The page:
How one app is trying to turn the Apple Watch into a fashion week status symbol
At Tommy Hilfiger’s New York Fashion Week show on Feb. 8, a “fast lane” for check-in appeared next to the standard line to get into the show. Attendees wearing an Apple Watch equipped with a new GPS Radar app could breeze past the rest.
With its Apple Watch app, GPS Radar, which claims to be used by 90 percent of fashion shows, is hoping to bring the VIP entrance a tech refresh. In addition to cutting the entry line, Apple Watch wearers also got photos from Tommy Hilfiger’s runway show and behind the scenes sent to their apps as soon as they were uploaded. On Tuesday, French fashion house Balmain announced it would create the same experience at its Paris Fashion Week show on March 3.
An Apple Watch app for easier on-the-go event check in and reminders is not novel, but GPS Radar has managed to elevate the experience by turning the watch, and the apps available on it, into a covetable item by pairing it with features not available to the average smartphone user.
“Our community is very exclusive,” said Launchmetrics president Eddie Mullon, who said that his company works with buyers, editors and influencers who get invited to around 200 fashion shows per week. “The watch identifies you and gives you that streamlined entry, and it becomes your invitation.” Mullon added that having built relationships and worked on fashion month for 10 years, Launchmetrics was in a unique position to incorporate smartwatch technology into fashion shows.
On the aesthetics front, Apple has been adding new watches to its collection that appeal to the fashion-forward sort. In September, it added gold and rose gold cases and neutral, muted colors to its Sports edition, the cheapest version of the watch recognizable by its gummy band, to reach lower-spending but still trendy consumers. On the pricier end, Apple has partnered with Hèrmes for a collection of leather watch bands.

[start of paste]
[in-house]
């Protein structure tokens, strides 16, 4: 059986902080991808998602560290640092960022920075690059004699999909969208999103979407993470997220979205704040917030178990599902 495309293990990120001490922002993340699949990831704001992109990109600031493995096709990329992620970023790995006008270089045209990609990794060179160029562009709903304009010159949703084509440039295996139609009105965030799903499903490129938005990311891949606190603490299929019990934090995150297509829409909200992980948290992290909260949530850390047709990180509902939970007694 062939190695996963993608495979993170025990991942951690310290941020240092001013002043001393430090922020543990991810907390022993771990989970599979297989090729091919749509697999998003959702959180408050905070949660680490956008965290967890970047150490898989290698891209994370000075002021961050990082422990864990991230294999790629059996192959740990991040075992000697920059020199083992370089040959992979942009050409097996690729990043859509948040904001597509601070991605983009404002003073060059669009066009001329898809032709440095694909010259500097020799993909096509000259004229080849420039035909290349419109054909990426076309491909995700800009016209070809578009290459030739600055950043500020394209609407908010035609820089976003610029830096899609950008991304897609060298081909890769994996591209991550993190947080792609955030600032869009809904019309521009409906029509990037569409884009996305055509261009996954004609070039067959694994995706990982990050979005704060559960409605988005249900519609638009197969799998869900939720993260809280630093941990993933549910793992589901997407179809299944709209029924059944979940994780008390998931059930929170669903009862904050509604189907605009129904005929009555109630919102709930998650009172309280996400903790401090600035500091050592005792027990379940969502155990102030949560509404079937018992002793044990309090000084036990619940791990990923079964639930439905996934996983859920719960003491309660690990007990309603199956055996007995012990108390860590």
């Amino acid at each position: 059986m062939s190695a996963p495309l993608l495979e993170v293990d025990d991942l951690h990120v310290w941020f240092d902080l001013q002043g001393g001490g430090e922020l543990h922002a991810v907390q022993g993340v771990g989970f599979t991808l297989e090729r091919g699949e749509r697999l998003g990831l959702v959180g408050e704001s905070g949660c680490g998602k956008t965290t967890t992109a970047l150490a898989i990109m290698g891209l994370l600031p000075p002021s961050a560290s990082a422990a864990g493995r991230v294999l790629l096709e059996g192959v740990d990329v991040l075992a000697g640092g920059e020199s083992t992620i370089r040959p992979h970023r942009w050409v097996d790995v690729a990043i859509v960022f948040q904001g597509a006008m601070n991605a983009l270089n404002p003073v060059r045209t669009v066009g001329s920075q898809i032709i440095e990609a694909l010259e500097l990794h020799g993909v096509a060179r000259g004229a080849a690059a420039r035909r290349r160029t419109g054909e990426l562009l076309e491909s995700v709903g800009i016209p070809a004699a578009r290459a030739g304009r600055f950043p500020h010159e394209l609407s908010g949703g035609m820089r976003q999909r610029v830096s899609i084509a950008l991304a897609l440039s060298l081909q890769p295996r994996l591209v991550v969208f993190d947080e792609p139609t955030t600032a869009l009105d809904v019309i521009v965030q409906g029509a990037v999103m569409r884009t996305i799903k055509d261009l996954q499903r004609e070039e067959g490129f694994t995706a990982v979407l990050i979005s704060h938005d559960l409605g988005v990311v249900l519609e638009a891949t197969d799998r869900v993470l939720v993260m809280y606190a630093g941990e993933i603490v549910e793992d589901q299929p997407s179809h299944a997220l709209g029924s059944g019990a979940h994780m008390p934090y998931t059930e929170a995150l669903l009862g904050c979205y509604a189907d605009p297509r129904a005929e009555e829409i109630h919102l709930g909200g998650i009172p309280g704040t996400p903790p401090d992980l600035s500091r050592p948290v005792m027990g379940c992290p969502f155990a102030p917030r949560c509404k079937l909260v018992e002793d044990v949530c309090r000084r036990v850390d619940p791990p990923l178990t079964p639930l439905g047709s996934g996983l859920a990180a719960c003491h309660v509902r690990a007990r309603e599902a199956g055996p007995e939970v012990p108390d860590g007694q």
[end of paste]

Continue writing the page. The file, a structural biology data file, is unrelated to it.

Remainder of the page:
“Apple has worked really hard to get the watch to a coveted status amongst the fashion set,” said Jessica Navas, evp at branding agency Erwin Penland. “Traditional luxury is one dimensional — you’d see a certain bag or watch, and that alone was meant to convey a privilege and status. Now you have a watch that’s not only conveying status, but giving you that, because it’s letting you skip a line.”
Still, Apple’s play here is more about exposure than exclusivity.
“This move is about wanting fashion influencers to be seen, and photographed using Apple Watch, and using it,” said Lucie Greene, the worldwide director of the Innovation Group at J. Walter Thompson. “Street style, and front row style, has become such a part of the coverage and exposure fashion media gets. If Apple becomes part of that dialogue then it’s one step further to appearing in mainstream fashion press and blogs.”
As for fashion brands, the digitally forward runway show has become the norm, as live streams, Instagrams, Snapchats and more interactive experiences take over each collection. While the Apple Watch may seem like another piece of technology to distract show goers, Mullon said it’s the opposite.
“We’re about identifying the right people to the brand, and making sure those people get into the show,” he said. “The Apple Watch app is almost like a personal assistant that’s guiding you through fashion month, so you can focus more on the collections. You don’t even have to take out your phone.”
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